Tuesday, January 24, 2012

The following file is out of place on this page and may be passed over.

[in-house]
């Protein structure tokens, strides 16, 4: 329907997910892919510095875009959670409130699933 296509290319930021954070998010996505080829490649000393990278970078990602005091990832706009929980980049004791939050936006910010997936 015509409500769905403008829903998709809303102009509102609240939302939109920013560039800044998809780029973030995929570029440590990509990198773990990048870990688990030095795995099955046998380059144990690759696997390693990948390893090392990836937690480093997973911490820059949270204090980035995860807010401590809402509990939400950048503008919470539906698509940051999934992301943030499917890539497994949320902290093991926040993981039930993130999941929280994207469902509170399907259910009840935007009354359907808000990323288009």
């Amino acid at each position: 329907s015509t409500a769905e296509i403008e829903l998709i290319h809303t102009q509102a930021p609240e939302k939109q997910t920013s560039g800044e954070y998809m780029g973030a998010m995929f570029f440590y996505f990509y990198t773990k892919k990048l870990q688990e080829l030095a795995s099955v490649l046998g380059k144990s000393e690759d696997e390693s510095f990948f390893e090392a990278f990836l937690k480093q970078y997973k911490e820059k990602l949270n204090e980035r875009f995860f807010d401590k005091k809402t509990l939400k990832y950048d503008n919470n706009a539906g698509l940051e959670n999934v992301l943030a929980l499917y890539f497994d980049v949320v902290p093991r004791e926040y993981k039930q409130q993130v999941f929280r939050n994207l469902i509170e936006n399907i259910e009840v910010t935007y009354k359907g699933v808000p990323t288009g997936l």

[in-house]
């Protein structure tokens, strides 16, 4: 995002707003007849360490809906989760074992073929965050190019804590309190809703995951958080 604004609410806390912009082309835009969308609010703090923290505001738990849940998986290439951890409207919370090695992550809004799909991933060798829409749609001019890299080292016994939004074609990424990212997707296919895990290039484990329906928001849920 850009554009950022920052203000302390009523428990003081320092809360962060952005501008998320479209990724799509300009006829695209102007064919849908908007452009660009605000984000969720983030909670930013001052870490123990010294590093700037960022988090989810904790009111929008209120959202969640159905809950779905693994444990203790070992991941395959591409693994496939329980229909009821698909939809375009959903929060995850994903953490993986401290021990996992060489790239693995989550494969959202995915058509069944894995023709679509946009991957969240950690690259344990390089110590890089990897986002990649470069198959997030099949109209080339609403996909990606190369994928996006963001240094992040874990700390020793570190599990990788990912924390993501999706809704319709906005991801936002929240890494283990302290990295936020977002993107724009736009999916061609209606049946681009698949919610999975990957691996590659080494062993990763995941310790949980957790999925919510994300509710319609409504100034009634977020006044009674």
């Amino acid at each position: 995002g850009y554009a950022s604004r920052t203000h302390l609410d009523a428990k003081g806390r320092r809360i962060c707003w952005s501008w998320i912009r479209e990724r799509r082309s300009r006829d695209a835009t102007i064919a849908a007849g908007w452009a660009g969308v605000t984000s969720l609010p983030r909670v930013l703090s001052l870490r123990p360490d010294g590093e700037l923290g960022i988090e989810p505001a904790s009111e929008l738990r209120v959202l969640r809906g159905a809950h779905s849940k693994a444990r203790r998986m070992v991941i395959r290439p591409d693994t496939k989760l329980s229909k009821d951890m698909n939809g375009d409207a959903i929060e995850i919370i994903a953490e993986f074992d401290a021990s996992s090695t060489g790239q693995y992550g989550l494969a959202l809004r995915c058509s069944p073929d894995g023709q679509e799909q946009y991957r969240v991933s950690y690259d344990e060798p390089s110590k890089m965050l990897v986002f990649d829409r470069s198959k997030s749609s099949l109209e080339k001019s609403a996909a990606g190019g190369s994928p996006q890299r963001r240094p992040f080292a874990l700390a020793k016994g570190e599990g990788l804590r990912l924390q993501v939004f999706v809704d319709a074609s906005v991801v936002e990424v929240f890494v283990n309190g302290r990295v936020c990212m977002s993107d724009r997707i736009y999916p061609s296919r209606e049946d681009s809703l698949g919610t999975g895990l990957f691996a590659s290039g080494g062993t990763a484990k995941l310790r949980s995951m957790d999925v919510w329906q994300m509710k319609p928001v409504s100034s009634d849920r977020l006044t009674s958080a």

Lately an excellent colleague of mine, an enormously learned young man, has directed my attention to Mrs. Piozzi [Hester, previously Mrs. Thrale], specifically to her diary entry for March 29, 1794 (ii. 874f.), in which she coined the term “finger-twirler,” not one that I had previously come across. “[Ann,] Mrs. [Bertie] Greatheed & I call those Fellows Finger-twirlers,” wrote Mrs. Piozzi, “meaning a decent word for Sodomites: Old Sir Horace Mann [first baronet] & Mr. [George] James the Painter had such an odd way of twirling their Fingers in Discourse;―& I see Suetonius tells the same thing of one of the Roman Emperors ‘nec sine molli quadam digitorum gesticulatione.’ [Life of Tiberius, 68].” Finger-twirler does not yet appear in the O.E.D. among the many compounds listed in the article on finger, n., so at first I wondered if the nearest viable approximation was the citation for finger-work—“(a) work executed with the fingers; (b) the play of, or manipulation by, the fingers”—viz., 1849 D. Rock, Church of Our Fathers, III. x. 354: “A rich pall of silk, the finger-work of some queen,” but I am sure this is far too literal a reading. No doubt Mrs. Piozzi knew what she was doing, but I do wonder about the leap from digitorum gesticulatione to twirl. In any event, it seems that she was consistently preoccupied by matters of sexual orientation, perhaps to the point of obsession, though Mrs. Piozzi was certainly right about Sir Horace Mann and Mr. James, and I am sure she would have extended the same compliment to their friends Thomas Patch and Lord Tylney, who were also, by all accounts, fully paid-up, card-carrying finger-twirlers.